witticism

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English[edit]

Etymology[edit]

witty +‎ -icism; coined in the 1670s by John Dryden, by analogy to criticism.

Pronunciation[edit]

Noun[edit]

witticism ‎(plural witticisms)

  1. a witty remark
    • 1883: George Eliot, The Essays of George Elliot, chapter 4
      Shock of the witticism is a powerful one; while mere fun will have no power over them if it jar on their moral taste.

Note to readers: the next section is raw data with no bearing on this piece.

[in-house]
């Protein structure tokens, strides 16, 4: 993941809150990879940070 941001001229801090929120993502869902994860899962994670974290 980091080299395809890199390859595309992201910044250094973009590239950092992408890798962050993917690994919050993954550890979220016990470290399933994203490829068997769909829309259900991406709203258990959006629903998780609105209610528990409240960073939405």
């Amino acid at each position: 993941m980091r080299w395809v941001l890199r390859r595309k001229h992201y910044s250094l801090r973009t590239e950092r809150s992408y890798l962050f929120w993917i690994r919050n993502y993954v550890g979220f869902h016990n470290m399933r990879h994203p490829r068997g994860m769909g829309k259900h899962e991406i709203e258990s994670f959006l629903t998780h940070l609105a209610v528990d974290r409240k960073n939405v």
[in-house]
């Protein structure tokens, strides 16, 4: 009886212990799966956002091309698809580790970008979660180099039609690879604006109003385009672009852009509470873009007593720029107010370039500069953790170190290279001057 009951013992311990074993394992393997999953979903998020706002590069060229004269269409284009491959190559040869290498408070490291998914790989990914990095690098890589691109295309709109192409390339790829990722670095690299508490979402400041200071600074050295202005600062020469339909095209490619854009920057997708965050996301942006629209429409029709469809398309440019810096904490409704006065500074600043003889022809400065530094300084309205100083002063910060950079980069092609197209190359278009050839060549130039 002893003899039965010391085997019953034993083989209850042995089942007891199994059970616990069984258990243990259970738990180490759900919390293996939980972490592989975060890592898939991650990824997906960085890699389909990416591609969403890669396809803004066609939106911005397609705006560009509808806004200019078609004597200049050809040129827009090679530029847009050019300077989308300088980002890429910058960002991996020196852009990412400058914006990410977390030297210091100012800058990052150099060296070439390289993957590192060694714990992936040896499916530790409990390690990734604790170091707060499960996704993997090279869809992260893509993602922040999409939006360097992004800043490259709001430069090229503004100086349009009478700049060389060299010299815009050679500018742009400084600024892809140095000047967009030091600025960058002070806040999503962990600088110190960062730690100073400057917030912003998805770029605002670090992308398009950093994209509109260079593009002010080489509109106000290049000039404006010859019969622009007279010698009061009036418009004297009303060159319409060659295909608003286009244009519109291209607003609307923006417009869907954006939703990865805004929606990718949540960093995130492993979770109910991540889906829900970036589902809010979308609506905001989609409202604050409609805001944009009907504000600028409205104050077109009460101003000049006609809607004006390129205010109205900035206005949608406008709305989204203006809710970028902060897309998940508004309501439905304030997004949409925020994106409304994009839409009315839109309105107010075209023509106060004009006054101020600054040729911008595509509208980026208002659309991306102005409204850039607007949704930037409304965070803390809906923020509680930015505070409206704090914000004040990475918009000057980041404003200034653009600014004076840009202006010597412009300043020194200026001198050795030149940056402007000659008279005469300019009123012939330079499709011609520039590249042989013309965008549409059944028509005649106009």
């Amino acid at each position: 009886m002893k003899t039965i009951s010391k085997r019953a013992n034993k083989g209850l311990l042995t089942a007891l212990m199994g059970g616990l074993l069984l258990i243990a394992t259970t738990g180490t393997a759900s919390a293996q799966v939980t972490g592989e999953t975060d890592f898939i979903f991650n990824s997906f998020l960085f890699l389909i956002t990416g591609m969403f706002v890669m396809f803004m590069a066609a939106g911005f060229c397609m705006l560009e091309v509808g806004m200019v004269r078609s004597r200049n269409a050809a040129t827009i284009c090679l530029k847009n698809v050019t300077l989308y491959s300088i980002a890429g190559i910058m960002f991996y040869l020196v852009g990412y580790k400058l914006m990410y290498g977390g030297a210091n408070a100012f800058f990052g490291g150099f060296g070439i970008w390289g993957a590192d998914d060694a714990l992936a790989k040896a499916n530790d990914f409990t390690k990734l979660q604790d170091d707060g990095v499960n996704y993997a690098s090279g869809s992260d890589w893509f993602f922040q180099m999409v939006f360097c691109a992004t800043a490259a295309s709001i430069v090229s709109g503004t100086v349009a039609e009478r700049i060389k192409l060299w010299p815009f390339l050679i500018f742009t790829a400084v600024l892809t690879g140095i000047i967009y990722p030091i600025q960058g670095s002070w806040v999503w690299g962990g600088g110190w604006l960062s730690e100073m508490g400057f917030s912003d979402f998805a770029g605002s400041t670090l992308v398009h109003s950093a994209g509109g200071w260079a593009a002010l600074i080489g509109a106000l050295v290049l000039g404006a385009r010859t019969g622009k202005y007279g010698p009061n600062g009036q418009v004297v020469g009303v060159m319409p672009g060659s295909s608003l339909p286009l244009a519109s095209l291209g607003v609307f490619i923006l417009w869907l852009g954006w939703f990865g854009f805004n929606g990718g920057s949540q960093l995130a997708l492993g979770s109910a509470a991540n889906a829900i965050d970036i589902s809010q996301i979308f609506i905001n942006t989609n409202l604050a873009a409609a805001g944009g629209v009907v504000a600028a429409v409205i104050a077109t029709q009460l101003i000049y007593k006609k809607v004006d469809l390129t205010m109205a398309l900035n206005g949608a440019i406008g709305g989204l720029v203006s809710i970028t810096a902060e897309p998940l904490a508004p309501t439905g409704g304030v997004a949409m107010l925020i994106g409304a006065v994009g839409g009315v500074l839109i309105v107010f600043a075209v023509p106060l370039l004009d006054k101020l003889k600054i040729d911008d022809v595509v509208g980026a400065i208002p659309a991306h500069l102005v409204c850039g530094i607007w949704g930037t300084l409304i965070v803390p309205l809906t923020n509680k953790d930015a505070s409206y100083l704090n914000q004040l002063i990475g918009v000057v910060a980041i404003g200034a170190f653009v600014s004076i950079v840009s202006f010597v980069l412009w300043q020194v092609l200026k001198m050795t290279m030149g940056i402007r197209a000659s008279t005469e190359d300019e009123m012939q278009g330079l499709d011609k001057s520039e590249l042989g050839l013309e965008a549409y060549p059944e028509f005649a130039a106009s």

• 2015: Hans Rollman, Freedom of Speech: It’s Complicated, PopMatters
      While the occasional wry witticism seeps through, overall Shipler is painfully conscientious about trying to offer both sides of any debate.

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